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Open Water Swimming

There are few pleasures as intense as a cold dip on a hot, hot day. As free as the wind – and as nostalgic as a seaside holiday – open water swimming is having its moment. With dozens of lidos and swimming lakes opening – or reopening – around the country, it has never been easier, or safer, to take a plunge. With summer holidays upon us, perhaps it’s time to dip a toe in your local swimming hole?

What is open water swimming?

Also known as wild or outdoor swimming, and according to some dating back to the poet Byron’s legendary swim from Europe to Asia across the Hellespont straight in Turkey, open water swimming is quite simply swimming in any body of outdoor water – be it a river, lake, pond or the sea. With the added benefits of fresh air and daylight, aficionados up and down the country sing its life-enhancing powers.

What are the health benefits?

Most of us already know that swimming is one of the best exercises on the planet. Delivering a full-body, low-impact, high-cardio workout, not to mention a fabulous de-stress, swimming offers huge rewards whatever your age or fitness level. It’s also one of the lowest tech exercises going – goggles and a pair of swimmers and you’re away. But to these established benefits, open water is said to add some health goodies of its own.

First up there’s the cold-water effect. Most open water in the UK is well below body temperature – plunging away to sub-zero in the winter months. And when cold water hits warm flesh, it’s party time. According to the boffins, immersion in cold water can:

  • Boost your immune system
  • Improve your circulation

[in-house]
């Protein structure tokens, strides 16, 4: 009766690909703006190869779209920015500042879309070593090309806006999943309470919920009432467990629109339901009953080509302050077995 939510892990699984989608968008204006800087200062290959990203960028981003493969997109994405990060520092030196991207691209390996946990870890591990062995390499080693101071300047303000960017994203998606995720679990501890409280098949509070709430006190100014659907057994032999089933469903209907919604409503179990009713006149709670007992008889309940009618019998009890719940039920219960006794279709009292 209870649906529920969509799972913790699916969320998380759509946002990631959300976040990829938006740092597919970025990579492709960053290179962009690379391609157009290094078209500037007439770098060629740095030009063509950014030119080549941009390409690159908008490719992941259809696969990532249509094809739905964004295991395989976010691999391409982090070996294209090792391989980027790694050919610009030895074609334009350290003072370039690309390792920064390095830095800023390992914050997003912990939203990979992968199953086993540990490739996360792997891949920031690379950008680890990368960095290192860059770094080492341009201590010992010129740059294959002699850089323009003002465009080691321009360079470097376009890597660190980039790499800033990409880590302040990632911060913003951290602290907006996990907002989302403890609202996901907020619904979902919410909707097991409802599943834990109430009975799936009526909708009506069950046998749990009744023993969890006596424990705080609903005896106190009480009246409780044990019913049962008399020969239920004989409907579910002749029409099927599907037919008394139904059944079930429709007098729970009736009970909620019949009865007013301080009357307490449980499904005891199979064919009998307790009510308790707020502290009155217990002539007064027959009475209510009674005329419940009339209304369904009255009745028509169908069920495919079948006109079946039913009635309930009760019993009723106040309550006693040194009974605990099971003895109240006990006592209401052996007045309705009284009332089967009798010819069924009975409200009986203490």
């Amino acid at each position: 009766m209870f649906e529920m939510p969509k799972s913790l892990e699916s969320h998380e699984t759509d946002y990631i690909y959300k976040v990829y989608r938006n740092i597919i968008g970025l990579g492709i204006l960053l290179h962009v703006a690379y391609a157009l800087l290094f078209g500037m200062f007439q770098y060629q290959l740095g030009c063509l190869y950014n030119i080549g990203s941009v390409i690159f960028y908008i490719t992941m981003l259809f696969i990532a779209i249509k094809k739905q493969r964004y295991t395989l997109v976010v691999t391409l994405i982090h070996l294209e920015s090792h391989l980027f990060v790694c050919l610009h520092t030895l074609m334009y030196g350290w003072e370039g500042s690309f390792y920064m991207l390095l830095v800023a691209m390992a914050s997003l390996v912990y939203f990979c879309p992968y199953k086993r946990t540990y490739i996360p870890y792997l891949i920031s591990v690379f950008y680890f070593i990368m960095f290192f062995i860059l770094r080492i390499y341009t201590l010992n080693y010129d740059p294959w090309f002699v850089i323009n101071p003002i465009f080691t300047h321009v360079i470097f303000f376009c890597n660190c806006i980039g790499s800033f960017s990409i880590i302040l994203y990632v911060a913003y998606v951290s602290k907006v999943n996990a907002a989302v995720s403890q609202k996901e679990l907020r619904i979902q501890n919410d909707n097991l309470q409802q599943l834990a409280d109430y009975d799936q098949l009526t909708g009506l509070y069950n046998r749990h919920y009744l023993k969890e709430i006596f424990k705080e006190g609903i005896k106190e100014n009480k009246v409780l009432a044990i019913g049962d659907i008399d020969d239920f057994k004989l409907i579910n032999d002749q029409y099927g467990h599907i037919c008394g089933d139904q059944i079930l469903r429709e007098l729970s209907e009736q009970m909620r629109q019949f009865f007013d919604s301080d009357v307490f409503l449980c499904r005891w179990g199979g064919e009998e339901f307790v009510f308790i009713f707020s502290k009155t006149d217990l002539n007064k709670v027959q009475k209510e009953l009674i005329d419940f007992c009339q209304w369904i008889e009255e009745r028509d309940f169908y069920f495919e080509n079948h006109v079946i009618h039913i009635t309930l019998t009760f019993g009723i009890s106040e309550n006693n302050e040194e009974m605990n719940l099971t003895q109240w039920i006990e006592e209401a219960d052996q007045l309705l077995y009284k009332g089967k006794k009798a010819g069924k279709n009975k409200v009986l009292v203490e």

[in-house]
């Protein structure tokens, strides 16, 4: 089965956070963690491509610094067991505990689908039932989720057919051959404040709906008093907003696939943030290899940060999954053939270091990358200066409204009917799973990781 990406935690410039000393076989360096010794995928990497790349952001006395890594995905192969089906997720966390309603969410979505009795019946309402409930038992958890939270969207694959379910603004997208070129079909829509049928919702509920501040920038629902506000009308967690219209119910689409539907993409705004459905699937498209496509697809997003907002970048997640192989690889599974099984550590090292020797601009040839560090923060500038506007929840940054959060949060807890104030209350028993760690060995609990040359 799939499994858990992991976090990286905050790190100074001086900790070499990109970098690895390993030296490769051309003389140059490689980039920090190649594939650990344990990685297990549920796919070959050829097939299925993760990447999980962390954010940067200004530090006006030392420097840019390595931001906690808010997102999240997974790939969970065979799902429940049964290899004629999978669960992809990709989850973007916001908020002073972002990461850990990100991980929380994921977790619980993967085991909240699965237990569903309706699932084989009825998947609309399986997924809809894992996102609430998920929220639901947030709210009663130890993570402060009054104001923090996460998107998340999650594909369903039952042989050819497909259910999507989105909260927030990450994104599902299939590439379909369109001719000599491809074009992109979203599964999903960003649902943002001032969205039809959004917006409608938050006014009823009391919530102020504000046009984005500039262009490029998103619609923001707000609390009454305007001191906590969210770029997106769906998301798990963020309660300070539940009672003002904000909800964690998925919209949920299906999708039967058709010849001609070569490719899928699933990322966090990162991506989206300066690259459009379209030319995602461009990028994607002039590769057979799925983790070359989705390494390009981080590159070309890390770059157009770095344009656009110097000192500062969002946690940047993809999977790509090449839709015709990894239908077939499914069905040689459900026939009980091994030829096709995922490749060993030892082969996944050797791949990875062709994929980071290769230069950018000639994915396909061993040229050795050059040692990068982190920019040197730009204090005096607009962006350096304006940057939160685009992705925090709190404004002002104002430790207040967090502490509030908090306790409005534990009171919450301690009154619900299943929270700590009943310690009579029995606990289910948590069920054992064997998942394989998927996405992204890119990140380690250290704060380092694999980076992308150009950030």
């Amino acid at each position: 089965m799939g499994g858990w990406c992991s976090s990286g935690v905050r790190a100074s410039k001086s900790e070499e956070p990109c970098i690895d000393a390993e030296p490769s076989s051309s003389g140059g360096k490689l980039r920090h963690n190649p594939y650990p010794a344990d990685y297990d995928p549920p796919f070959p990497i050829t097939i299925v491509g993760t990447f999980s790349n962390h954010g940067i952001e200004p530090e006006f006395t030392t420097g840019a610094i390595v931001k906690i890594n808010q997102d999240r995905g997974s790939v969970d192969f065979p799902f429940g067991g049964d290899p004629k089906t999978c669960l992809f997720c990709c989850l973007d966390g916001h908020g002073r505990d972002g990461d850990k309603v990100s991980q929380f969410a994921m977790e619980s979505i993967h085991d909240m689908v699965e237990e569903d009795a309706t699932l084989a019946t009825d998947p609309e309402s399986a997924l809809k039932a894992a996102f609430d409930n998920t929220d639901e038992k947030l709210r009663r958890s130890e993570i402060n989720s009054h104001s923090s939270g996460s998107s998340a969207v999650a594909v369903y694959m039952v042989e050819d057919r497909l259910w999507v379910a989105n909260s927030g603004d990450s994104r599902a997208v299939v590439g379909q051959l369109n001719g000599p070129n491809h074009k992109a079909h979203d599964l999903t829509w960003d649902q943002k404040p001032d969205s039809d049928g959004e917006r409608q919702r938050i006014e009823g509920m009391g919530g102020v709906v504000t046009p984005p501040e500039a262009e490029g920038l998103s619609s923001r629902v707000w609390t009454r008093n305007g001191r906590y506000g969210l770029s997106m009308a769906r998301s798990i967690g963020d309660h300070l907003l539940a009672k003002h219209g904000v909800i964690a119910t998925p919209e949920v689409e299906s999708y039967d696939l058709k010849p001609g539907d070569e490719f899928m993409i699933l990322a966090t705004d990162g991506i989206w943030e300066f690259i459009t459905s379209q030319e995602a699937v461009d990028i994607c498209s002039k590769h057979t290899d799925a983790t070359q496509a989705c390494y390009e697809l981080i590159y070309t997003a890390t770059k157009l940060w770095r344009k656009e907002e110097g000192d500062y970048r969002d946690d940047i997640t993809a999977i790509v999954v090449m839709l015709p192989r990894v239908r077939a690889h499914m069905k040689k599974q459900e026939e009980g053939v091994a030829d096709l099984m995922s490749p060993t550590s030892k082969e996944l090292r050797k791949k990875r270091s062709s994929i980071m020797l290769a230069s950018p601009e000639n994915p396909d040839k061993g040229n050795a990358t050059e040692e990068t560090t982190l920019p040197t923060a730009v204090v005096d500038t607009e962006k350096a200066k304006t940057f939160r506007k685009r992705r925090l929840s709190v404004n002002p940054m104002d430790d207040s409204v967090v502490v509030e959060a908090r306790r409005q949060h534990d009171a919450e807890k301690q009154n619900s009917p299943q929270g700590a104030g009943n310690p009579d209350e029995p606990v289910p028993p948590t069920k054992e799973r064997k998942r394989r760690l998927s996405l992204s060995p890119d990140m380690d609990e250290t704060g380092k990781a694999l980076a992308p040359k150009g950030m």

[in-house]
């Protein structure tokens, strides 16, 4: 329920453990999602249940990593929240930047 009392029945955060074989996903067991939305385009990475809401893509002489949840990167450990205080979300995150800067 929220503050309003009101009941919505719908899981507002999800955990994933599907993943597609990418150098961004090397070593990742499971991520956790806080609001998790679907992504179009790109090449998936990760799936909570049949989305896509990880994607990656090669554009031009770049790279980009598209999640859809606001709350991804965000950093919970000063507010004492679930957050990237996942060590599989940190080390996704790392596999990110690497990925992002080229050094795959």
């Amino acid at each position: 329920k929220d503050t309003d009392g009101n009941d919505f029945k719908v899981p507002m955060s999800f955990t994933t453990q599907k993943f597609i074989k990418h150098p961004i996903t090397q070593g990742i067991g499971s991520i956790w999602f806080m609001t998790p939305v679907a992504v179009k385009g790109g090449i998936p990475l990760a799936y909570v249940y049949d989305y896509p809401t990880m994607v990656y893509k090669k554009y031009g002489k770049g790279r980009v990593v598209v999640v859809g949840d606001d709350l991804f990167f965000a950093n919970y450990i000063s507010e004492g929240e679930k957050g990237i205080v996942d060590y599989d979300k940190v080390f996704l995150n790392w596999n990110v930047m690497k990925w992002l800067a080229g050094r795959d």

• Perk up your libido
  • Brighten your mood
  • Melt away stress
Keep it safe

If you don’t know what you’re doing, open water can be risky. Natural water can be unpredictable, changing rapidly with the weather or the tides. But with a little bit of thought – and some preparation – you can keep safe. The most important thing is to know your limits – and stay well inside them.

Here are a few top tips from those in the know:

  •  Swim with others
  • Unless you’ve got a boat escort, stay close to the shore
  • Look out for boats, jet skis and other watercraft
  • Don’t get too cold – wetsuits are great for warmth and buoyancy
  • Wear a bright swimming hat and consider using a swimming float
  • Study the water before you get in – is it fast or slow, clean or dirty?
  • Don’t jump or dive in – unless you know the area properly
Is it legal?

The short answer is: (probably) yes. Access to natural water in England is governed by a mix of legal rights and customary use. But the last thing you want is to ruin your swim being shouted at by a grumpy landowner or fishermen – so be tactful and considerate. Lists of places where you can swim legally and safely in the UK are available online.

What if I can’t swim – or I’m scared of deep water?

What about those of us who didn’t learn to swim at school – or have scared ourselves in the water – and give even the local leisure centre pool a wide birth?

The good news is that when it comes to swimming, it’s never too late to learn. There are adult swimming classes available widely. You can start in safe, shallow – and warm water – and build your confidence.

Thalassophobia – fear of being in large bodies of water – is a common phobia recognised as far back as the ancient Greeks. The good news is that, with a bit of pluck – and some graduated exposure – preferably with expert help, you can conquer your fears – and a whole new universe can open to you.

If you’re in or around Southampton, check out ActiveNation’s Swim England accredited adult swimming courses. A great way to boost your confidence.

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